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NIHR Signal Oral steroids do not help hearing for children with glue ear
Oral steroids do not improve hearing, symptoms, or quality of life in children with glue ear. This NIHR-funded trial compared oral steroids with placebo for 389 children with glue ear, also called otitis media with effusion, and found no significant effect on those outcomes. Glue ear is when the middle ear fills with fluid, often following an ear or respiratory infection. The fluid makes hearing more difficult. It usually resolves within three months without treatment, but if it lasts longer, t...
NIHR Signal Sodium thiosulfate reduces hearing loss in children treated with chemotherapy
Treatment with sodium thiosulfate alongside cisplatin chemotherapy can reduce hearing loss in children with a liver tumour called hepatoblastoma. The risk of hearing loss was reduced by 48% in children who had the combination treatment compared with those who had cisplatin only. This phase 3 trial involved 109 children with standard-risk hepatoblastoma and tested the addition of sodium thiosulfate six hours after cisplatin treatment. The additional drug caused few major side effects, and there ...
NIHR Signal Swimming in seawater is linked with an increased chance of some illnesses
People who swim in seawater have almost double the odds of experiencingillness than people who avoid it. The specific illnesses linked to seawater exposure are ear and gastrointestinal illnesses, but the exact or absolute rates of infection are not available. Many people enjoy coastal waters for sport and recreation, and it's important that they can access relevant risk information. This is the first systematic review to look at infection risk from swimming in seawater. It gathered data fro...
NIHR Signal Hearing aids make communication easier for people with mild hearing loss
Hearing aids for people with mild-to-moderate hearing loss make communication easier and improve listening ability. Quality of life improved alongside the improvements in hearing. There were no reports of adverse effects for hearing aids. Hearing loss can have a far-reaching impact on people’s mental and physical health, taking a toll on their quality of life. It can be simply viewed as a natural part of ageing, but this review highlights the positive impact that hearing aids can have on ...
NIHR Signal Steroid injections into the inner ear may be safe for treating Ménière’s disease
Injecting steroids into the space behind the ear drum may be a safer alternative to injections of gentamycin for treating Ménière’s disease. This disease is marked by severe attacks of dizziness and balance problems. This NIHR-funded trial randomised 60 people with Ménière’s disease who experienced severe attacks of vertigo and had not responded to standard treatment. They were randomly chosen to receive either the corticosteroid methylprednisolone or the...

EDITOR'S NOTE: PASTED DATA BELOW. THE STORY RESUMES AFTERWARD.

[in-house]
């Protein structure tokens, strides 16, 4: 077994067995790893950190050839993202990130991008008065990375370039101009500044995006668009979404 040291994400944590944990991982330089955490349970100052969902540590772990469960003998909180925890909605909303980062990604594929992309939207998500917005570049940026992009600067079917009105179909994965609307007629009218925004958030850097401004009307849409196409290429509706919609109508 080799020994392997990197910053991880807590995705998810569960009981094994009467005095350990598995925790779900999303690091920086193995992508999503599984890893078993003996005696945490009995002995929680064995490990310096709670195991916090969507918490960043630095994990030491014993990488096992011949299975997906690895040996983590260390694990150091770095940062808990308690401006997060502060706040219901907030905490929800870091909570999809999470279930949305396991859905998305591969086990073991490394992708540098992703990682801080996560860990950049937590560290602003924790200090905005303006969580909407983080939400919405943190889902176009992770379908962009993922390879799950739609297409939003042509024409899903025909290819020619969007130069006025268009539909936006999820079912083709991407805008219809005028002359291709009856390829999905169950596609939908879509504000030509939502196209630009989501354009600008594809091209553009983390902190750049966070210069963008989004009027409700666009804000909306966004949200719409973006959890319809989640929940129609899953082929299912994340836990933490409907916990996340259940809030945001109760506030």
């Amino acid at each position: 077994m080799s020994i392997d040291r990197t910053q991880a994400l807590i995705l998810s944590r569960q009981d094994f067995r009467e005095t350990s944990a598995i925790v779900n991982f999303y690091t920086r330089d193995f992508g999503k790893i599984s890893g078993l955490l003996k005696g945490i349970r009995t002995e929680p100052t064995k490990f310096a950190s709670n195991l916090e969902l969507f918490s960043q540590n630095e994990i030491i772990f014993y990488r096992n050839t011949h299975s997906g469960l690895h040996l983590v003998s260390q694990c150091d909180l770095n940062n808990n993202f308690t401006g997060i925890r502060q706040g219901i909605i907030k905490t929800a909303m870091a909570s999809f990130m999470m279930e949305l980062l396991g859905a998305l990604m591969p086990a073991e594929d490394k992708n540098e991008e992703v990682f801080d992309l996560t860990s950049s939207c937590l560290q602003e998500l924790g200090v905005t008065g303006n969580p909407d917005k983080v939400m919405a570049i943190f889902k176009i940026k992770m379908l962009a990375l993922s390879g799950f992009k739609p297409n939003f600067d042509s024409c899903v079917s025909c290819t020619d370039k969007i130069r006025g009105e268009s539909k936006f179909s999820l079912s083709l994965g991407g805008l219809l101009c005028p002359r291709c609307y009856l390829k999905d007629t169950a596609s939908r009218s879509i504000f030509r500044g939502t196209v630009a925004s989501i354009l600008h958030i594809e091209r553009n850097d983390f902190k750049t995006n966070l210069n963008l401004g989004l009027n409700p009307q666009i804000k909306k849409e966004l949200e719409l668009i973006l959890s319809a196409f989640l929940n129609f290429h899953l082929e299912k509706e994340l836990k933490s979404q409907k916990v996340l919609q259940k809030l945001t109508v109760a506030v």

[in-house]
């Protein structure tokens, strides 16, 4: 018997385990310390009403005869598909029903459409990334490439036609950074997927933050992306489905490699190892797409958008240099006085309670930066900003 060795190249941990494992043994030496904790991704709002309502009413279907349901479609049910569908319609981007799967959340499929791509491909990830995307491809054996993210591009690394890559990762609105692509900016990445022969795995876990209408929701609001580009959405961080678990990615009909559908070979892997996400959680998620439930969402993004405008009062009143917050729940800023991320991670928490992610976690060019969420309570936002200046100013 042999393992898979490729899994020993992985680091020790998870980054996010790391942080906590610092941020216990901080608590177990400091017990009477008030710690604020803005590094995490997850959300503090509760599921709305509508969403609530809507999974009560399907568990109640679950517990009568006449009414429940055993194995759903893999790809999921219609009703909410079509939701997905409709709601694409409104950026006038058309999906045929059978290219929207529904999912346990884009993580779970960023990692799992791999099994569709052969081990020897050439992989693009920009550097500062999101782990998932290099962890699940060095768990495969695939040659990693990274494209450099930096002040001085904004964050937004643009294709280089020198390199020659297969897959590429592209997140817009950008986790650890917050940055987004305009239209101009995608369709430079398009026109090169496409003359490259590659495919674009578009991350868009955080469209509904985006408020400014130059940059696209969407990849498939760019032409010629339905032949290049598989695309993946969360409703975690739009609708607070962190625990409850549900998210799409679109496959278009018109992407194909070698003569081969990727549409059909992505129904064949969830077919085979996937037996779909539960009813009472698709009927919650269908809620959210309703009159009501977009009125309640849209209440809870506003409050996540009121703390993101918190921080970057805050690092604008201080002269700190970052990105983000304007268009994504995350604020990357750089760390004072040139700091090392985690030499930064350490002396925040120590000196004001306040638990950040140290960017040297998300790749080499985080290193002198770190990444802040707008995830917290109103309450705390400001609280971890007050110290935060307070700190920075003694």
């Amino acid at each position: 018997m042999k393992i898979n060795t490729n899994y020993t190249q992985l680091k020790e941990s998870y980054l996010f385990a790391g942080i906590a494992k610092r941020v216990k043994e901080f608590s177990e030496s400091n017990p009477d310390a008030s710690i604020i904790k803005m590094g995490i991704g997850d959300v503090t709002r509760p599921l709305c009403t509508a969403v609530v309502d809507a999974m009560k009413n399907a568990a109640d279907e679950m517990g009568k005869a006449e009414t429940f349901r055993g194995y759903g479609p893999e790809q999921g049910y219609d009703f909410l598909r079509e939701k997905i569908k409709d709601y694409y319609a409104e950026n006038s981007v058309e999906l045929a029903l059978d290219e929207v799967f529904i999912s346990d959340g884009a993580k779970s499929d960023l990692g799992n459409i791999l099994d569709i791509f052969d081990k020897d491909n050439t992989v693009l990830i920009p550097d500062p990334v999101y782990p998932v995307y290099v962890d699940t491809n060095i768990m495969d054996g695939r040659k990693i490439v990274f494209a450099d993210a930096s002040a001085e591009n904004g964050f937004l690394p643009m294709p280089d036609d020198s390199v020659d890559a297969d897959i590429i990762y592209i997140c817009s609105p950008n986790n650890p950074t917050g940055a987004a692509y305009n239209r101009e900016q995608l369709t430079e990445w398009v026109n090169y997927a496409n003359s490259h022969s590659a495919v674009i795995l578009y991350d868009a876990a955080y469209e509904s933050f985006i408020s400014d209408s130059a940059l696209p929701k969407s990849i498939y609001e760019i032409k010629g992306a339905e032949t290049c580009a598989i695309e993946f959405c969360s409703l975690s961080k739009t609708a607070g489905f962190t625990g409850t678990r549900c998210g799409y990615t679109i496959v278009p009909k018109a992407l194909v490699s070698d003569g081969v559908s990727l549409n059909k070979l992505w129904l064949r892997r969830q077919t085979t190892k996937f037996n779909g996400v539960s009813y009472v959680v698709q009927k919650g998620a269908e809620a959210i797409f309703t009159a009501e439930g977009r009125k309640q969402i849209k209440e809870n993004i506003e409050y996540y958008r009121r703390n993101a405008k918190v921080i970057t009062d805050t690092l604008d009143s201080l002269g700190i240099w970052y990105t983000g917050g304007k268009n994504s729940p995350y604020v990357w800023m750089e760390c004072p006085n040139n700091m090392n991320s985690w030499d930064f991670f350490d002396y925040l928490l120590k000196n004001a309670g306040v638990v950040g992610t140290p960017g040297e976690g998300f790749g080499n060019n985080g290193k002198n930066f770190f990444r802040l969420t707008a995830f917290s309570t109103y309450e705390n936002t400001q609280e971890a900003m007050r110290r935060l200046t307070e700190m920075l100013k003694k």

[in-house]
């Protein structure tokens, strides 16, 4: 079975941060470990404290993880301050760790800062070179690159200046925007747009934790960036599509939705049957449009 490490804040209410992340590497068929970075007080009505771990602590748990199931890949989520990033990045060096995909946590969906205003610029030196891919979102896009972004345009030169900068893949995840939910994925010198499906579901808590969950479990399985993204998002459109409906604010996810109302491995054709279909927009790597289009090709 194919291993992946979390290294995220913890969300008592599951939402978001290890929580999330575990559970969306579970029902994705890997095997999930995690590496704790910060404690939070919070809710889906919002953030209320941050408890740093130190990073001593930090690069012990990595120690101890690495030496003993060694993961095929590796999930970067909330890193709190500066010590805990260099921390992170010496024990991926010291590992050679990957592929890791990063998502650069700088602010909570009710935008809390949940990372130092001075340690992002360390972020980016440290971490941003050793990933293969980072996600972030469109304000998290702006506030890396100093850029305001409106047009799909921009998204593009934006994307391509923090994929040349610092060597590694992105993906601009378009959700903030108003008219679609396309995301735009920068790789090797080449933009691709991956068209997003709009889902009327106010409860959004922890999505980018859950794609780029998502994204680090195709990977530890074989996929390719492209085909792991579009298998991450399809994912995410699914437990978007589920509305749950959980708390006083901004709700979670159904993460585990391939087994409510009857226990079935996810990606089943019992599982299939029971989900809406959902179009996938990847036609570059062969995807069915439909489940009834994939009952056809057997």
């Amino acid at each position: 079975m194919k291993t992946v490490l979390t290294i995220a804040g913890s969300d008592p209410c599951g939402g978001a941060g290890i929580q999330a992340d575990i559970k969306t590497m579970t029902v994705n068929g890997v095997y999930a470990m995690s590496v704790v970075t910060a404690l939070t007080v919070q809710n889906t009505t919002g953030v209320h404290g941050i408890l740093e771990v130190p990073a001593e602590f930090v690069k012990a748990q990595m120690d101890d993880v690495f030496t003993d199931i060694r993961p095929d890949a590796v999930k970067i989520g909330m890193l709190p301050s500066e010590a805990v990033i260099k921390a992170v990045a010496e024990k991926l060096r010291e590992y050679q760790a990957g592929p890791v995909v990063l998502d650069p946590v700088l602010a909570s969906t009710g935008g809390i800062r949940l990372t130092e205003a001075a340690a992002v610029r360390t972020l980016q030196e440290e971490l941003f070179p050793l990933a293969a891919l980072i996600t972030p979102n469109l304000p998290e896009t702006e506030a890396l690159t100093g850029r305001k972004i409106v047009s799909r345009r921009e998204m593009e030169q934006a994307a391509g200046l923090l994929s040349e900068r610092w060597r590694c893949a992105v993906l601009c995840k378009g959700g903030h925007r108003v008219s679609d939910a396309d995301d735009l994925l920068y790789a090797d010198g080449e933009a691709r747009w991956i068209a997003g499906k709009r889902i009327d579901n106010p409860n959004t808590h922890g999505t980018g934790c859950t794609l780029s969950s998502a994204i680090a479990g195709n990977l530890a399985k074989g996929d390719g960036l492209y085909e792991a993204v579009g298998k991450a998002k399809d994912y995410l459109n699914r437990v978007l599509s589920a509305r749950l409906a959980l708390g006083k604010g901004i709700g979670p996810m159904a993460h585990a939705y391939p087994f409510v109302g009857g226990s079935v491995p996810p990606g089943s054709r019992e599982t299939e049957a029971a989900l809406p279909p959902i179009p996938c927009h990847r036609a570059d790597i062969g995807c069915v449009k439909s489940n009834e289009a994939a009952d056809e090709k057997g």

NIHR Signal Flushing your nose with salt water may be moderately useful for symptoms of sinusitis
Nasal irrigation seems moderately effective for symptoms of sinusitis. People using nasal irrigation showed greater improvement in their sinus-related quality of life compared to people who didn’t use irrigation. They were also less likely to use over-the-counter medicines, and to have spent fewer days unwell with symptoms by six months. Steam inhalation, meanwhile, seems to have minimal effect on quality of life compared with no inhalation. Neither treatment caused side effects or affect...
NIHR Signal Saline irrigation and corticosteroid spray are effective first choice treatments for chronic sinusitis
The authors of this systematic review found that high-volume saline irrigation and corticosteroid nasal sprays were effective at reducing symptoms of sinusitis. They recommend a combination of these two therapies as the first line treatment of choice, in accordance with guidelines from the Royal College of Surgeons and ENT UK. In addition they found that, in those with nasal polyps, corticosteroids sprays reduced the polyp size, and during acute exacerbations a two to three week course of oral ...
NIHR Signal Blowing up a balloon with the nose helps restore hearing in children with glue ear
The use of a simple nasal balloon can help restore hearing in children aged 4 to 11 with glue ear.After 3 months, this non-surgical treatment restored normal hearing to 49.6% of children with glue ear compared with 38.3% receiving usual care. Children inflate the balloon by blowing it up with their noses rather than their mouths. The activity which is done three times a day can be taught by nurses in a GP surgery. Few non-surgical treatments exist for children with glue ear. Some, such as antibi...
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